If you happen to accept every friend invitation you receive on Facebook or MySpace, you may want to start rethinking what types of information you show to your friends. Some of those people friending you may actually be law enforcement officials looking for incriminating evidence.
Boston Globe reporter Julie Masis contacted 14 Boston-area law enforcement agencies, and over half revealed that they use social networking sites to collect evidence ranging from discussions of illegal activities to photographic evidence of crimes including underaged drinking and vandalism. The Massachusetts Office of the Commissioner of Probations even checks profiles of youth offenders for evidence of probation violations (or plans to violate probation).
Due to current privacy laws (or lack thereof), police can even create a fake profile to gain access to information. While social networking sites say that creating a false profile is against the Terms of Service, if a user voluntarily gives a law enforcement official access to his or her profile, it's the same as allowing any stranger into your house without a search warrant.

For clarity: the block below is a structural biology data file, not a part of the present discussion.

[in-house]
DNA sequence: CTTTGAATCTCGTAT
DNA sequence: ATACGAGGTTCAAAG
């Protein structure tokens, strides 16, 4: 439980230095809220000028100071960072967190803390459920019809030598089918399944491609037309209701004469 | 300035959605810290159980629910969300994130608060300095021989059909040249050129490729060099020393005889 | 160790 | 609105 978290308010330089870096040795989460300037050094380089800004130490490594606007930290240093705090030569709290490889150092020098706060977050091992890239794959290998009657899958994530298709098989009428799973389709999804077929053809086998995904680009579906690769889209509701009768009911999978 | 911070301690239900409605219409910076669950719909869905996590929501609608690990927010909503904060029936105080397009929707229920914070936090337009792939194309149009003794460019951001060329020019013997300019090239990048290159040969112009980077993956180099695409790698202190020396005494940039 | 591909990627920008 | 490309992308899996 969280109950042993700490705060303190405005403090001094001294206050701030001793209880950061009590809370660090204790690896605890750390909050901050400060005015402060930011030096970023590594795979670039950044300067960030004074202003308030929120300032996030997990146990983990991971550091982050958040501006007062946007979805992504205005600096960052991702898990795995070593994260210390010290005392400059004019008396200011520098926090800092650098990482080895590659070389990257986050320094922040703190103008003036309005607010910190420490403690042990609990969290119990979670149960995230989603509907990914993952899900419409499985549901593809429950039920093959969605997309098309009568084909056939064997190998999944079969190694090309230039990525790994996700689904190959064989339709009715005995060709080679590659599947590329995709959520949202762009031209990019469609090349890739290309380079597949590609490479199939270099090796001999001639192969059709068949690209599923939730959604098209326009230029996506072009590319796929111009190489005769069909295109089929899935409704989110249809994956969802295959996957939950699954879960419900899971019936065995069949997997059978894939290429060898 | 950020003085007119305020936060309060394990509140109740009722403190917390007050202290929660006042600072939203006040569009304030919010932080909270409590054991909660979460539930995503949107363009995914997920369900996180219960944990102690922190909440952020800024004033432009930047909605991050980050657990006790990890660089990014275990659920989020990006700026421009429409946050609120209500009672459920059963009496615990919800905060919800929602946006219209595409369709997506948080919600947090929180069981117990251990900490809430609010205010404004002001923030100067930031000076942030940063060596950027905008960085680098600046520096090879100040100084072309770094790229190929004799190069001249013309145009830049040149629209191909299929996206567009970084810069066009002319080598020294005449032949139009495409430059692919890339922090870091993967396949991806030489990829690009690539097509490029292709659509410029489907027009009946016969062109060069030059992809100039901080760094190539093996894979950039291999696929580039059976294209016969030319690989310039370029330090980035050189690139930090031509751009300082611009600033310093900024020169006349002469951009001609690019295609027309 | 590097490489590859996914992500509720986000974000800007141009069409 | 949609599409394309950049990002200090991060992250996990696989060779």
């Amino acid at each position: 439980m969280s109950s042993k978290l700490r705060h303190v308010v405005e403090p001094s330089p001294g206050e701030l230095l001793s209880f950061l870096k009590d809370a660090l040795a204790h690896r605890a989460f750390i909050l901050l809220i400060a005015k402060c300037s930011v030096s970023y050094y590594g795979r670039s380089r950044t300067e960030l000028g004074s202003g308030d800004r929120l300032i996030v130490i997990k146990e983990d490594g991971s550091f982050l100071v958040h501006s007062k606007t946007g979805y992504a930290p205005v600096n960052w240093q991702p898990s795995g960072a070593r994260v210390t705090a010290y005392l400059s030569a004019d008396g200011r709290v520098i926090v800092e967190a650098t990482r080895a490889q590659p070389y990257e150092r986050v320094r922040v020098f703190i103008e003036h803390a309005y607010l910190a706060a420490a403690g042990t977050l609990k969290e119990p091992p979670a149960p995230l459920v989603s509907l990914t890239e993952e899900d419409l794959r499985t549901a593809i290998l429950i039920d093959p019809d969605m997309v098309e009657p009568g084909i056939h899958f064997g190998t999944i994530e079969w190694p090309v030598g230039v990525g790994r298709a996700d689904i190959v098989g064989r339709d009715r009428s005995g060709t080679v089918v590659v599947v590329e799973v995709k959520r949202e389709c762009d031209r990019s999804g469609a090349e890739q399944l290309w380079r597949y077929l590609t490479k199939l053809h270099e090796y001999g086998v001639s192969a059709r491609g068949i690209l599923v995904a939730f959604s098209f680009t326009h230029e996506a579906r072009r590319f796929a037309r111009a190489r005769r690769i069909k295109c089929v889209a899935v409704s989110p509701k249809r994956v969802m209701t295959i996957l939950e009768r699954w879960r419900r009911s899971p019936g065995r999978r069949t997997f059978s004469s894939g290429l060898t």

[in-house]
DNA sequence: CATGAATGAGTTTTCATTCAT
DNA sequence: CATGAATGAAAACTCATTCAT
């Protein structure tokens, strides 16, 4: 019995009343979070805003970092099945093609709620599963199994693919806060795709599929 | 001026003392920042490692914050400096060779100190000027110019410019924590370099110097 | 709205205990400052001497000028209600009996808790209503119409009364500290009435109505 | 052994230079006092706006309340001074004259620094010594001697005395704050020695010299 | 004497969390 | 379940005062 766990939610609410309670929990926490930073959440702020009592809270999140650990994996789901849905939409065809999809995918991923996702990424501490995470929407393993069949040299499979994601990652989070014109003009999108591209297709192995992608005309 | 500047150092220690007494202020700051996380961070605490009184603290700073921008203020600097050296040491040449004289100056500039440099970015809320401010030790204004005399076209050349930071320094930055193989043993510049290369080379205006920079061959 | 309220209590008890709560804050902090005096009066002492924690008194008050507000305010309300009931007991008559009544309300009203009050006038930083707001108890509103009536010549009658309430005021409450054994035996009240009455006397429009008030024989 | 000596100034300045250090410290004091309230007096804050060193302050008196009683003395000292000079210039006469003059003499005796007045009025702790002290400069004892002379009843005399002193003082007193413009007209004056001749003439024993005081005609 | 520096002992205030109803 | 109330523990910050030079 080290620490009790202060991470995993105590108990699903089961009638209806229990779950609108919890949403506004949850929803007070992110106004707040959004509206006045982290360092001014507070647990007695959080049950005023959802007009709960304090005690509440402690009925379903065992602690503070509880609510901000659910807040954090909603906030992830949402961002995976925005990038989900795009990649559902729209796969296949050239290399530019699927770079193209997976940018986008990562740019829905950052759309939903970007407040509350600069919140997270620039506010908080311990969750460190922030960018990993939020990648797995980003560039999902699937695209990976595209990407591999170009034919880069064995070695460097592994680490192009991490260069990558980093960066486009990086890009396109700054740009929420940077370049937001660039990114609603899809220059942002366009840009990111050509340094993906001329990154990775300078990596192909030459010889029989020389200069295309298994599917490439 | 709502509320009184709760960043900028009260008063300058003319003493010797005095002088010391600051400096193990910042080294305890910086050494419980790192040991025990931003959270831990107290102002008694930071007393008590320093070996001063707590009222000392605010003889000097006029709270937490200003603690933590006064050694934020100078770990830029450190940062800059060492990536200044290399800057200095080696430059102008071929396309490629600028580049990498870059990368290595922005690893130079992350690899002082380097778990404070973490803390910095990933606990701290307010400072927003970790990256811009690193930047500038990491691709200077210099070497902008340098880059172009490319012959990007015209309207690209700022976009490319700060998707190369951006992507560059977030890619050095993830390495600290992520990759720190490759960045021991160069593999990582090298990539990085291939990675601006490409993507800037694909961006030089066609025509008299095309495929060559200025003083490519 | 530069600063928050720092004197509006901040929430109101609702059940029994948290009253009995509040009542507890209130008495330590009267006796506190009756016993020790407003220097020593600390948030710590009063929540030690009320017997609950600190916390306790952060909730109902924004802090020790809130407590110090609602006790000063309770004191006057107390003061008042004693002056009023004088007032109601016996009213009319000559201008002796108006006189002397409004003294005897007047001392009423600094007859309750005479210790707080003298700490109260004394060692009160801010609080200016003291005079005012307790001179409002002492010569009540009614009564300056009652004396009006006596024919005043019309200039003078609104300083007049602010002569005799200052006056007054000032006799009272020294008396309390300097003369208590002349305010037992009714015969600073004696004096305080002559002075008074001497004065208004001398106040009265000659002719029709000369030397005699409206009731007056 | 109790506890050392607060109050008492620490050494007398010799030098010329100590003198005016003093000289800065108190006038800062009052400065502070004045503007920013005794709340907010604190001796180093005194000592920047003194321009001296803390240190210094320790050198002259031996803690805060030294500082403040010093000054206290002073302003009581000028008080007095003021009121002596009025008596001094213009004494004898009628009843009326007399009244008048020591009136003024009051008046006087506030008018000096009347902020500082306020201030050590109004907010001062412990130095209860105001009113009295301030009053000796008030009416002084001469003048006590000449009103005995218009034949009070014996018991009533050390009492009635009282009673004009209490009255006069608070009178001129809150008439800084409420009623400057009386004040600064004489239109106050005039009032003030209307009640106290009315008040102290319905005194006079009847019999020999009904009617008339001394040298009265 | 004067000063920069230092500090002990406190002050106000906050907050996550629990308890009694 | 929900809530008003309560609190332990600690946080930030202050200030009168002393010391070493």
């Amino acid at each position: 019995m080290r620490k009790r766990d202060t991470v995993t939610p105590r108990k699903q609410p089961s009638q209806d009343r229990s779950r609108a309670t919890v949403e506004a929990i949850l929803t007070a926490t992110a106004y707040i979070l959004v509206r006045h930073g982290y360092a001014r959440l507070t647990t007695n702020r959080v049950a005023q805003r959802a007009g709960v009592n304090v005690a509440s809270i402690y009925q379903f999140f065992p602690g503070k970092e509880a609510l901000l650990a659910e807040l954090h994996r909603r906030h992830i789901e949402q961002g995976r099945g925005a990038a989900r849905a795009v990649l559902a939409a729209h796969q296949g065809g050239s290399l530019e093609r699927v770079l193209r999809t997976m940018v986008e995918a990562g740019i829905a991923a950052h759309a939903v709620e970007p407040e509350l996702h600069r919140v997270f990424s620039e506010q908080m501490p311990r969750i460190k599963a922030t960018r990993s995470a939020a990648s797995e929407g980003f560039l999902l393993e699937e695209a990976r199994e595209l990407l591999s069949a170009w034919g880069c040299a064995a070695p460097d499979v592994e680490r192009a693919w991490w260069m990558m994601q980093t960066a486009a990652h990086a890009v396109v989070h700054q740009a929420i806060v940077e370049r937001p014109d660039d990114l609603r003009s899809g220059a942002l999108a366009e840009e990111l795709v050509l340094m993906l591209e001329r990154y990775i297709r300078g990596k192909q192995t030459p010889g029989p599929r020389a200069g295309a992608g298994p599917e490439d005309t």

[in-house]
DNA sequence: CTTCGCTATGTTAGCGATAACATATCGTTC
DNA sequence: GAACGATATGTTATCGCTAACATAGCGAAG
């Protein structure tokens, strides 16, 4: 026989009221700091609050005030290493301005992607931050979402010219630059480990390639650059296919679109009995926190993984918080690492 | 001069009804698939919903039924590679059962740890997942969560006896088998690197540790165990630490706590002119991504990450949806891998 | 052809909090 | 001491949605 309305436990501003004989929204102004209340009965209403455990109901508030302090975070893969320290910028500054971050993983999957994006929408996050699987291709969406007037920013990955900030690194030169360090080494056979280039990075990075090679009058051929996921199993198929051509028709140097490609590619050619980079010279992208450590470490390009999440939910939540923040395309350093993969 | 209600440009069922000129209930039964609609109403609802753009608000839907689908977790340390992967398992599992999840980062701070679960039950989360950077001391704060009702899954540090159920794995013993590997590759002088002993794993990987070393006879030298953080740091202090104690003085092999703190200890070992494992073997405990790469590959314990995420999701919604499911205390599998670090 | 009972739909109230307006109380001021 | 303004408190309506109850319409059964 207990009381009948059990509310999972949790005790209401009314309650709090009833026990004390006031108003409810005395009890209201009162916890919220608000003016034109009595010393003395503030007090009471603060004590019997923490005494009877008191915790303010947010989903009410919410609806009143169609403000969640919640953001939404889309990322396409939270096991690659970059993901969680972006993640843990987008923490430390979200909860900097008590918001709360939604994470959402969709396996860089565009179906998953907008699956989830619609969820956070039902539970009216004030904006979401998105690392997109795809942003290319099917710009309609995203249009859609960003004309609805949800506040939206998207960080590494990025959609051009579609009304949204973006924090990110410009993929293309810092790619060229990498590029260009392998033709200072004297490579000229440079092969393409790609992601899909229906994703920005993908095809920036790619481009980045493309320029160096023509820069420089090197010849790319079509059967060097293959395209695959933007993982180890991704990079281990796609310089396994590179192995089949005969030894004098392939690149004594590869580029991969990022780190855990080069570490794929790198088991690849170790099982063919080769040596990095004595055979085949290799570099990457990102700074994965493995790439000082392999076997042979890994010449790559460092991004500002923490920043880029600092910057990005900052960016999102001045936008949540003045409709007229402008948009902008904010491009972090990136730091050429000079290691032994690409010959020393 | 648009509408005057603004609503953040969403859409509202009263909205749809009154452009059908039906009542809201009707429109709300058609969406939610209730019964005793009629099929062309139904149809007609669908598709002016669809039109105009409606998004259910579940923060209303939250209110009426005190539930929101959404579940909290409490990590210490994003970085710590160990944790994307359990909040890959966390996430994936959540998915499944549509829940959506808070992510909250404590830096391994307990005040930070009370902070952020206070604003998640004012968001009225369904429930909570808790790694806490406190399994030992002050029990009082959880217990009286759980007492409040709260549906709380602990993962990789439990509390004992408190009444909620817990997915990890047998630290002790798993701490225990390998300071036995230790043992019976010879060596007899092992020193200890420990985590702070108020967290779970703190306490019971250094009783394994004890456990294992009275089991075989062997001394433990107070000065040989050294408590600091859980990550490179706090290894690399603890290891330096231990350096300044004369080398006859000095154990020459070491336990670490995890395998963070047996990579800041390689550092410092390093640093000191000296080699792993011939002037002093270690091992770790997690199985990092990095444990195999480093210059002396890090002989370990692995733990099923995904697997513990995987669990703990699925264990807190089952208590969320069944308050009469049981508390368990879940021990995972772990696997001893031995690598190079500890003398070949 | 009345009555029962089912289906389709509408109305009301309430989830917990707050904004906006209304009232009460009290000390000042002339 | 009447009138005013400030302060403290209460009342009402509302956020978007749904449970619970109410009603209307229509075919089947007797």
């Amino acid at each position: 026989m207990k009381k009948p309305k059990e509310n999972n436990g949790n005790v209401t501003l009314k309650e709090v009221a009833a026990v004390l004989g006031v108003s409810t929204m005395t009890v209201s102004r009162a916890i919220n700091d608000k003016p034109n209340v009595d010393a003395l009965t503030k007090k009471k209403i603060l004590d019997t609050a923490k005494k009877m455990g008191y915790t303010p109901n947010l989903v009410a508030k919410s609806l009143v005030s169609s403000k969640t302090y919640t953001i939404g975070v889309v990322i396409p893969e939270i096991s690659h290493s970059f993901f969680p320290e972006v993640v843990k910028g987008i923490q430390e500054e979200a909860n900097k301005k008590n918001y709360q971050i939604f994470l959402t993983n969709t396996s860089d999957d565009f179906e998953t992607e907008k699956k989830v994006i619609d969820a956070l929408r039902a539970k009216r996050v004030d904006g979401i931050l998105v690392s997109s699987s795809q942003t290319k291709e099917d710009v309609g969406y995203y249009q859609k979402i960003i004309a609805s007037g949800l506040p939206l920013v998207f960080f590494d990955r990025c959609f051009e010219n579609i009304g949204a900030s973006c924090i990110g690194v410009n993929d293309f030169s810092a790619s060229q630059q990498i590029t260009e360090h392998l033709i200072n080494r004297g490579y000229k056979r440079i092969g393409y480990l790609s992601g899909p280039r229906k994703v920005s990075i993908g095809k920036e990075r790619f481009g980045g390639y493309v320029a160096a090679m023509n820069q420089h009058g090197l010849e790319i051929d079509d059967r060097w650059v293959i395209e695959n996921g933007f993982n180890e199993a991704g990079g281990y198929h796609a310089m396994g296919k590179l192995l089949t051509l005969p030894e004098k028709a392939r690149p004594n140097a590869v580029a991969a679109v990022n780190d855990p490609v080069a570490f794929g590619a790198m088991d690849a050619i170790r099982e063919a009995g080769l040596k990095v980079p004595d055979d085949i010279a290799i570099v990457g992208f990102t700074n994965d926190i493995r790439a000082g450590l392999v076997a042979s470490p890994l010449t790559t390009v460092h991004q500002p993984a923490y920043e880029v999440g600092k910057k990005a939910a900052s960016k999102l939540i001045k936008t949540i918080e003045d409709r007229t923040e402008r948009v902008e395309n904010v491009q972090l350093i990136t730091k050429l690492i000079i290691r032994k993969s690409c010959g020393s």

Most users probably have nothing to hide, and not all local police departments are even Web-savvy enough to be using social networks in this manner. But you may want to rethink posting pictures of that senior day kegger on your profile. Or accepting that friend request.
This story, "Police Use Social Networks, Fake Profiles in Investigations" was originally published by thestandard.com.